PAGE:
April 6: Books I’d Gladly Throw Into the Ocean (submitted by Beauty & Her Books)
Since there aren’t many books I’d gladly throw in the ocean (even if I strongly dislike it, someone else may like it! That just seems like such a waste!) I decided to take the ocean theme in it’s own direction. These are my top books set at/near/on the ocean.
Just an early disclaimer: I have read a lot of the sea set novels that we now think of as for children (though are some aren’t) like Twenty Thousand Leagues Under the Sea and Treasure Island. My opinion varies depending on the book but for one reason or another a lot of them don’t resonate with me. So this won’t be a list of novels with “the most” ocean presence. But they’re books about the ocean that I enjoyed.
Frenchman’s Creek by Daphne DuMaurier– The sea plays a role in a lot of DuMaurier’s Cornwall set work (it certainly plays a key role in the plots of Jamaica Inn and Rebecca) but it’s most prevalent in this tale of a married woman’s dalliance with a pirate.
Ahab’s Wife by Sena Jeter-Naslund– I suppose this list is a good place to confess that I’ve never actually read Moby Dick, so that won’t be on this list. But the ocean takes a strong role in Una’s epic as well. I actually did really like this book, but it didn’t make me want to read Moby Dick more. I was actually more interested in what Una was up to while Ahab was off at sea.
Circe by Madeline Miller– Parts of this novel (based on a character who shows up in The Odyssey) take place at sea. Other parts take place under it, and still others take place on an island, but the sea is present throughout, so I’m counting it as “nautical.”
The Woman in Cabin 10 by Ruth Ware– Not only a whodunnit, but also a “did it even happen?” set at sea. A travel journalist sees someone thrown overboard on a cruise. But no one else saw anything and no one is missing.
Mermaid by Carolyn Turgeon– If I hadn’t specified “novels” in the topic, I might have been tempted in include Hans Christian Anderson’s The Little Mermaid. But since I did, I’ll go with this novelistic interpretation of it. It’s told from two perspectives: that of the princess who marries the prince that the mermaid loves, and the mermaid herself.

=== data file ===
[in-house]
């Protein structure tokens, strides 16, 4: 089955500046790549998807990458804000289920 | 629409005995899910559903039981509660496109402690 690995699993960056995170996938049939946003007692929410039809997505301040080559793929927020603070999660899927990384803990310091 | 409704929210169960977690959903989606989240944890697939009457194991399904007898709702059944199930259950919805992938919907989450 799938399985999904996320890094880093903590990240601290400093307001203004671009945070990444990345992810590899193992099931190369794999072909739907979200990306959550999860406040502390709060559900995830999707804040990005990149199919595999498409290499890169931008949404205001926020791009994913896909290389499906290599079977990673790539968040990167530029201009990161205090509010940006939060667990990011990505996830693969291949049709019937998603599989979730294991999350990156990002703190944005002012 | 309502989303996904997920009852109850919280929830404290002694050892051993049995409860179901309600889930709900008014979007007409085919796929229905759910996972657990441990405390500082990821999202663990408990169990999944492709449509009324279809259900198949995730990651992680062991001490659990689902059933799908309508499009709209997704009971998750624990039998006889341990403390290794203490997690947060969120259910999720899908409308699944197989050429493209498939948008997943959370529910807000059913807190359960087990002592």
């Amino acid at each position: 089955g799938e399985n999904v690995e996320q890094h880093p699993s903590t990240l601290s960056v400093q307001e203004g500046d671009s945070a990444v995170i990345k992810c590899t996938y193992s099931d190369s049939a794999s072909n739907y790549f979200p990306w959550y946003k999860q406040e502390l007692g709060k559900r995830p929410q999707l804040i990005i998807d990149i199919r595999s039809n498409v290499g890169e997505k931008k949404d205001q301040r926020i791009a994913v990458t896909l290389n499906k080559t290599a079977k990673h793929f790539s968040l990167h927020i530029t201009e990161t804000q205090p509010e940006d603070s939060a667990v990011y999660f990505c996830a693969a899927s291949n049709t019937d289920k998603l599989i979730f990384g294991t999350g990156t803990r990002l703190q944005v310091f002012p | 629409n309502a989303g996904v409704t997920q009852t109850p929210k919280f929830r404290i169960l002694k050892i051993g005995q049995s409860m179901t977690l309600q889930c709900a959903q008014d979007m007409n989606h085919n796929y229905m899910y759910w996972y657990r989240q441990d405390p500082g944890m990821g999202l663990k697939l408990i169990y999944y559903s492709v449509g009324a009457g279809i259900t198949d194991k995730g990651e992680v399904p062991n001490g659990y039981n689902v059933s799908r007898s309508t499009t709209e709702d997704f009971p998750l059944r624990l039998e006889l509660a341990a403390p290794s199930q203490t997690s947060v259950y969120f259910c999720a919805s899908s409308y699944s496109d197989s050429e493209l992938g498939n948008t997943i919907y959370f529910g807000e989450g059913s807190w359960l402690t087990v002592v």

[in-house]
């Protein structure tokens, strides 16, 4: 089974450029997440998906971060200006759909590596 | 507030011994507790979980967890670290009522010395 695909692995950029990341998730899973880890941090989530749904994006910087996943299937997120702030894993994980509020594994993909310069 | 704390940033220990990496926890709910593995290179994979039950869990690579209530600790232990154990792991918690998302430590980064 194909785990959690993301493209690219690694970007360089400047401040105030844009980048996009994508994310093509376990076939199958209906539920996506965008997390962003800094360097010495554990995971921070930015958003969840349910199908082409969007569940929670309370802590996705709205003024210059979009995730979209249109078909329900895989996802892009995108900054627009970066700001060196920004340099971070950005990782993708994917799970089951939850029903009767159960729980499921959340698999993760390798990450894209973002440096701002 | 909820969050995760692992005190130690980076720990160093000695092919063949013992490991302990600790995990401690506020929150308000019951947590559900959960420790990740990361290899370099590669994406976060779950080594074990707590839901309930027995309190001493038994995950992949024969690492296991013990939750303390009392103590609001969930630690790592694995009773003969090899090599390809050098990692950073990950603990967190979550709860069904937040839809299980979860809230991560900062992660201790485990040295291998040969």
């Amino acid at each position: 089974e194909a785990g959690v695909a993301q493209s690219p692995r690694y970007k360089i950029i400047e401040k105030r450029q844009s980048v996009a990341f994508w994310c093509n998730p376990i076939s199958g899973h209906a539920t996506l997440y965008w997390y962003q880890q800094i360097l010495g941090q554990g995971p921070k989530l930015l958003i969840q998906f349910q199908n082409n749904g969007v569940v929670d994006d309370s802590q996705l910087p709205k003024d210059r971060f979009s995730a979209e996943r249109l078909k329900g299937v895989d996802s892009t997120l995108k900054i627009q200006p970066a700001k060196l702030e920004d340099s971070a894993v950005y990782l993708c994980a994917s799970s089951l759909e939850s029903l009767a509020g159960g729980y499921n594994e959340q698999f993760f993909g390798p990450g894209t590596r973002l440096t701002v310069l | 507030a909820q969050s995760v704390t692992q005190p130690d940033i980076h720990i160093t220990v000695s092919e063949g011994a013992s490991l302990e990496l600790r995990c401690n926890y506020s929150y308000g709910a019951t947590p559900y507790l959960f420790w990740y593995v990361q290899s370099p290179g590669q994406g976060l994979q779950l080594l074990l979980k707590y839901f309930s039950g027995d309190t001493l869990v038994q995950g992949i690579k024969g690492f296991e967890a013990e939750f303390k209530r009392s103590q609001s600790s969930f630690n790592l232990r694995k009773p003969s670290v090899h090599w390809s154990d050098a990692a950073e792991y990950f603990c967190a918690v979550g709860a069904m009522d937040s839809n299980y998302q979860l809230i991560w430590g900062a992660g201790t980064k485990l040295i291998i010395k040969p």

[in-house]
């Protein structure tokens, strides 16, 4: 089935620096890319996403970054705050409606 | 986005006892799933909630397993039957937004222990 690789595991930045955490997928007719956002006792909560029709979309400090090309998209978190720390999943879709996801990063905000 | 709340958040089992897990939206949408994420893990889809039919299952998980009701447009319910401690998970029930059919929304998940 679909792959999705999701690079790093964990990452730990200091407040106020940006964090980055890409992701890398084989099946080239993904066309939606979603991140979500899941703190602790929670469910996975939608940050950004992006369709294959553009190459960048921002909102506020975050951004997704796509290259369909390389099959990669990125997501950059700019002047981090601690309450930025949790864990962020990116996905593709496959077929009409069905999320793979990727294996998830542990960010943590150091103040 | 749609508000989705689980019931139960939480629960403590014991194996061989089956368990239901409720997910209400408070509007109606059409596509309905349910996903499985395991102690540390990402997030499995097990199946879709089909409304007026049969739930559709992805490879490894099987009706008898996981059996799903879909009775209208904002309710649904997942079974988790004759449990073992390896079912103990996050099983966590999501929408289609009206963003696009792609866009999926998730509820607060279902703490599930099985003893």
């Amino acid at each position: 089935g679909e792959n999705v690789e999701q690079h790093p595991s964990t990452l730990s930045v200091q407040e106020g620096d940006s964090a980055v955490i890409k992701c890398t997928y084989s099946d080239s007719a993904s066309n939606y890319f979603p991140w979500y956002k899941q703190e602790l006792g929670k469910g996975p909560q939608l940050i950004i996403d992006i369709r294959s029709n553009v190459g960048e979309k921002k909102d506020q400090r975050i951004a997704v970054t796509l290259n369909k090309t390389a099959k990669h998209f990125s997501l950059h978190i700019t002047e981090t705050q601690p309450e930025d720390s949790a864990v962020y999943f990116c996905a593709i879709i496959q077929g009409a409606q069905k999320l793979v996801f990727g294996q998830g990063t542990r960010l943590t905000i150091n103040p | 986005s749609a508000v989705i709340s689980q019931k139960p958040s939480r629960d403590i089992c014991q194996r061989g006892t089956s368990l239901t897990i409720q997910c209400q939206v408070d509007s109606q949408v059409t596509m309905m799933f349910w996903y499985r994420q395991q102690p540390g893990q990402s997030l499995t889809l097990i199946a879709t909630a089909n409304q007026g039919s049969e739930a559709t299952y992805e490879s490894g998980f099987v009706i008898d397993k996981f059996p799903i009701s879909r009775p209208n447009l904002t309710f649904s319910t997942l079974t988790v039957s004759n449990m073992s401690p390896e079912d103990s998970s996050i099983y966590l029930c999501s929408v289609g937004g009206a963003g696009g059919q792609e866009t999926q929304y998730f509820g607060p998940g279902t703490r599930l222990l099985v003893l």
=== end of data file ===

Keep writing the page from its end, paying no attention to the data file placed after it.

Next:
The Pirate Captain by Kerry Lynne- Like Pirates of the Caribbean meets Outlander. That’s really the best way to describe this book. It’s a lot of fun, as long as you’re not looking for it to be anything deeper (no pun intended) than that. I want to read the second in the series but it’s long (over 750 pages) so I’m hesitant to dive in (again, I’m really not doing this on purpose!)
The Pearl by John Steinbeck– Years ago, I read this short novel about a poor pearl diver with a sick son. But it’s haunted me for a long time. When he finds a huge pearl the family’s fortunes change, and his family dreams of a better life. But the pearl may be more of a curse than a blessing. It’s a retelling of a Mexican folktale, in which diving, pearls, and the sea, play an important role.
Foe by JM Coetzee– This is the third book on this list that reimagines a sea set classic. In this case, Coetzee imagines that a woman named Susan Barton tells Daniel Foe (Defoe’s name before he fancified it) about her experiences on an island with a shipwrecked Cruso (Robinson Crusoe) and his manservant Friday. But Foe changes up the story a bit to make it more marketable. Barton turns Cruso into her own invention in the story, and then Foe turns that into his invention. It’s really about the enigmatic nature of storytelling, but the ocean (and an island) are strong settings throughout.
Wide Sargasso Sea by Jean Rhys- Wow, yet another classic reimagining with a strong nautical element. Jane Eyre isn’t nautical at all, but this tale of the madwoman in the attic, begins on the shores of the Caribbean.
Island of the Blue Dolphins by Scott O’Dell– I was obsessed with this book as a kid. It’s based on a true story about a girl who spent 18 years alone on the Island of San Nicholas, off the coast of California.